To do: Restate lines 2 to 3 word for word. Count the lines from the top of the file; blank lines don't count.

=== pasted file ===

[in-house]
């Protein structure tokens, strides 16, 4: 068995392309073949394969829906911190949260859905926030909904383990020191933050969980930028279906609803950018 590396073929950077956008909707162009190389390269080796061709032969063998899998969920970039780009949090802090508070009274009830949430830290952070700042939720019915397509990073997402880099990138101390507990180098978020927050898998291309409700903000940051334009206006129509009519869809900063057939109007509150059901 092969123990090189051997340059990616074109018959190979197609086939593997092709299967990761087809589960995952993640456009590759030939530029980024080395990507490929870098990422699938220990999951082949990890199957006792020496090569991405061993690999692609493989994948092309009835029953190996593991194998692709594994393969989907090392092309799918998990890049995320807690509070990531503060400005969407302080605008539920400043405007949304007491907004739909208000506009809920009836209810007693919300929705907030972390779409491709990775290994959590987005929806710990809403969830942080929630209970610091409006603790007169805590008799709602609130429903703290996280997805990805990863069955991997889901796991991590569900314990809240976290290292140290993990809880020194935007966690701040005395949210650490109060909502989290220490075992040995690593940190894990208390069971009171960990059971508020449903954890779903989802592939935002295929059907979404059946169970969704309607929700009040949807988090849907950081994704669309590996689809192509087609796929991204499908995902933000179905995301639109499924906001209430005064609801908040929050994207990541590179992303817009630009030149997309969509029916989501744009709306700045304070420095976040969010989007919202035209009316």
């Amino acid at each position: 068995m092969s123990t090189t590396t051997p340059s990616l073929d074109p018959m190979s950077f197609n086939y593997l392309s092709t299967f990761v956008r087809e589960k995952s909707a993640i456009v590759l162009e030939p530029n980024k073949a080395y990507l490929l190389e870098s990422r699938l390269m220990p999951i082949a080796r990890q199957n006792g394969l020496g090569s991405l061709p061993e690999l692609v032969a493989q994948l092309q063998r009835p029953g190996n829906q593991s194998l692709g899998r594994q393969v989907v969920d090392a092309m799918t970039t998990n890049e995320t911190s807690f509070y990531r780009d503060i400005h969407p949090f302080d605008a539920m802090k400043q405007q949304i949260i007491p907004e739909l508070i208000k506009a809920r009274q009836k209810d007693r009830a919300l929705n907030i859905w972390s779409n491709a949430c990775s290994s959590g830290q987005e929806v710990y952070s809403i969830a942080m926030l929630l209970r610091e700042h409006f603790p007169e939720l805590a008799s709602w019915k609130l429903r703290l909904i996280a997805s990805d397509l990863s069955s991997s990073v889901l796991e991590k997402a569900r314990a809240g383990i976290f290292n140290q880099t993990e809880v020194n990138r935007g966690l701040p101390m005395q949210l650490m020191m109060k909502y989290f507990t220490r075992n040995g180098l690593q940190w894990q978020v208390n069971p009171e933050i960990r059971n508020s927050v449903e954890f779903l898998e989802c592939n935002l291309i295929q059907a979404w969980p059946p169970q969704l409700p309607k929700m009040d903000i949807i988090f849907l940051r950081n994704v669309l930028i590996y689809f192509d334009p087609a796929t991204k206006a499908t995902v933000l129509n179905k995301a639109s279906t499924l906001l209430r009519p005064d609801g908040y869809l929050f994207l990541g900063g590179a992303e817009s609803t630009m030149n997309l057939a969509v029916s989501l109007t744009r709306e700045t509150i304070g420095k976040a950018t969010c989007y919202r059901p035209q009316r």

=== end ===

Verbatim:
């Protein structure tokens, strides 16, 4: 068995392309073949394969829906911190949260859905926030909904383990020191933050969980930028279906609803950018 590396073929950077956008909707162009190389390269080796061709032969063998899998969920970039780009949090802090508070009274009830949430830290952070700042939720019915397509990073997402880099990138101390507990180098978020927050898998291309409700903000940051334009206006129509009519869809900063057939109007509150059901 092969123990090189051997340059990616074109018959190979197609086939593997092709299967990761087809589960995952993640456009590759030939530029980024080395990507490929870098990422699938220990999951082949990890199957006792020496090569991405061993690999692609493989994948092309009835029953190996593991194998692709594994393969989907090392092309799918998990890049995320807690509070990531503060400005969407302080605008539920400043405007949304007491907004739909208000506009809920009836209810007693919300929705907030972390779409491709990775290994959590987005929806710990809403969830942080929630209970610091409006603790007169805590008799709602609130429903703290996280997805990805990863069955991997889901796991991590569900314990809240976290290292140290993990809880020194935007966690701040005395949210650490109060909502989290220490075992040995690593940190894990208390069971009171960990059971508020449903954890779903989802592939935002295929059907979404059946169970969704309607929700009040949807988090849907950081994704669309590996689809192509087609796929991204499908995902933000179905995301639109499924906001209430005064609801908040929050994207990541590179992303817009630009030149997309969509029916989501744009709306700045304070420095976040969010989007919202035209009316």
């Amino acid at each position: 068995m092969s123990t090189t590396t051997p340059s990616l073929d074109p018959m190979s950077f197609n086939y593997l392309s092709t299967f990761v956008r087809e589960k995952s909707a993640i456009v590759l162009e030939p530029n980024k073949a080395y990507l490929l190389e870098s990422r699938l390269m220990p999951i082949a080796r990890q199957n006792g394969l020496g090569s991405l061709p061993e690999l692609v032969a493989q994948l092309q063998r009835p029953g190996n829906q593991s194998l692709g899998r594994q393969v989907v969920d090392a092309m799918t970039t998990n890049e995320t911190s807690f509070y990531r780009d503060i400005h969407p949090f302080d605008a539920m802090k400043q405007q949304i949260i007491p907004e739909l508070i208000k506009a809920r009274q009836k209810d007693r009830a919300l929705n907030i859905w972390s779409n491709a949430c990775s290994s959590g830290q987005e929806v710990y952070s809403i969830a942080m926030l929630l209970r610091e700042h409006f603790p007169e939720l805590a008799s709602w019915k609130l429903r703290l909904i996280a997805s990805d397509l990863s069955s991997s990073v889901l796991e991590k997402a569900r314990a809240g383990i976290f290292n140290q880099t993990e809880v020194n990138r935007g966690l701040p101390m005395q949210l650490m020191m109060k909502y989290f507990t220490r075992n040995g180098l690593q940190w894990q978020v208390n069971p009171e933050i960990r059971n508020s927050v449903e954890f779903l898998e989802c592939n935002l291309i295929q059907a979404w969980p059946p169970q969704l409700p309607k929700m009040d903000i949807i988090f849907l940051r950081n994704v669309l930028i590996y689809f192509d334009p087609a796929t991204k206006a499908t995902v933000l129509n179905k995301a639109s279906t499924l906001l209430r009519p005064d609801g908040y869809l929050f994207l990541g900063g590179a992303e817009s609803t630009m030149n997309l057939a969509v029916s989501l109007t744009r709306e700045t509150i304070g420095k976040a950018t969010c989007y919202r059901p035209q009316r």